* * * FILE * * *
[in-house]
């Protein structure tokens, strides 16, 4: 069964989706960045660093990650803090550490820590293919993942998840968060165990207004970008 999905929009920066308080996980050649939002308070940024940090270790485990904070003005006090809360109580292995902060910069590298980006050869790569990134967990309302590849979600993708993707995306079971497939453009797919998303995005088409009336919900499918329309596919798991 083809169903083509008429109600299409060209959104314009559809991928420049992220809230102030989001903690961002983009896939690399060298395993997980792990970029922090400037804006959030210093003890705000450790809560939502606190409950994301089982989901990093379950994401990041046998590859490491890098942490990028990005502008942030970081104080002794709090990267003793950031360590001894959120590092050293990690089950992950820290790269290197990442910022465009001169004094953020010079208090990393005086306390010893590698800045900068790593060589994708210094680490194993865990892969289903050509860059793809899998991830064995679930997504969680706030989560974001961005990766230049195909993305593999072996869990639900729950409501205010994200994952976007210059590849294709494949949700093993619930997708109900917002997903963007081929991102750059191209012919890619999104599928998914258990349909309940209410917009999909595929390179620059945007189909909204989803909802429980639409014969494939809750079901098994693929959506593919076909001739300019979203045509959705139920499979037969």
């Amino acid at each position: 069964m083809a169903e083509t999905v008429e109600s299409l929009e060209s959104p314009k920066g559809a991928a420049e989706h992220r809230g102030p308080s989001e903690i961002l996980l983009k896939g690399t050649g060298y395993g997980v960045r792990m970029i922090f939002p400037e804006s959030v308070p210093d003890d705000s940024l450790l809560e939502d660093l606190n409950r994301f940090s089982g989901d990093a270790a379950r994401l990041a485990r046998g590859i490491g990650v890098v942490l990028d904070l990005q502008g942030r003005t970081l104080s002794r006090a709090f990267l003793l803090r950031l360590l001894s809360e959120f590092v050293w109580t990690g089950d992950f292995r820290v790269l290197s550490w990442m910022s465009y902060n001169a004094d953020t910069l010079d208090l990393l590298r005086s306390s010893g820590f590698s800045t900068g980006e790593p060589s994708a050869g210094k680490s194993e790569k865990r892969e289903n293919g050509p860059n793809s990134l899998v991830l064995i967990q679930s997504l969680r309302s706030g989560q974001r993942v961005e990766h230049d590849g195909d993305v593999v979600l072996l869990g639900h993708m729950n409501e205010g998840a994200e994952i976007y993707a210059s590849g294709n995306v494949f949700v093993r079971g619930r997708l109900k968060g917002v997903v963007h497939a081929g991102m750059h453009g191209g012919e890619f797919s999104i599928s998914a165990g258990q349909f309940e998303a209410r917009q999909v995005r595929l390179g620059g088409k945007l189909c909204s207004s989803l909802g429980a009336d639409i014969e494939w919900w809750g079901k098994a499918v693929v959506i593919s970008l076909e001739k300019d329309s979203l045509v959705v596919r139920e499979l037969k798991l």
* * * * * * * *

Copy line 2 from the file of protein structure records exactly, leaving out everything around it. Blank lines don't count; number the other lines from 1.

């Protein structure tokens, strides 16, 4: 069964989706960045660093990650803090550490820590293919993942998840968060165990207004970008 999905929009920066308080996980050649939002308070940024940090270790485990904070003005006090809360109580292995902060910069590298980006050869790569990134967990309302590849979600993708993707995306079971497939453009797919998303995005088409009336919900499918329309596919798991 083809169903083509008429109600299409060209959104314009559809991928420049992220809230102030989001903690961002983009896939690399060298395993997980792990970029922090400037804006959030210093003890705000450790809560939502606190409950994301089982989901990093379950994401990041046998590859490491890098942490990028990005502008942030970081104080002794709090990267003793950031360590001894959120590092050293990690089950992950820290790269290197990442910022465009001169004094953020010079208090990393005086306390010893590698800045900068790593060589994708210094680490194993865990892969289903050509860059793809899998991830064995679930997504969680706030989560974001961005990766230049195909993305593999072996869990639900729950409501205010994200994952976007210059590849294709494949949700093993619930997708109900917002997903963007081929991102750059191209012919890619999104599928998914258990349909309940209410917009999909595929390179620059945007189909909204989803909802429980639409014969494939809750079901098994693929959506593919076909001739300019979203045509959705139920499979037969």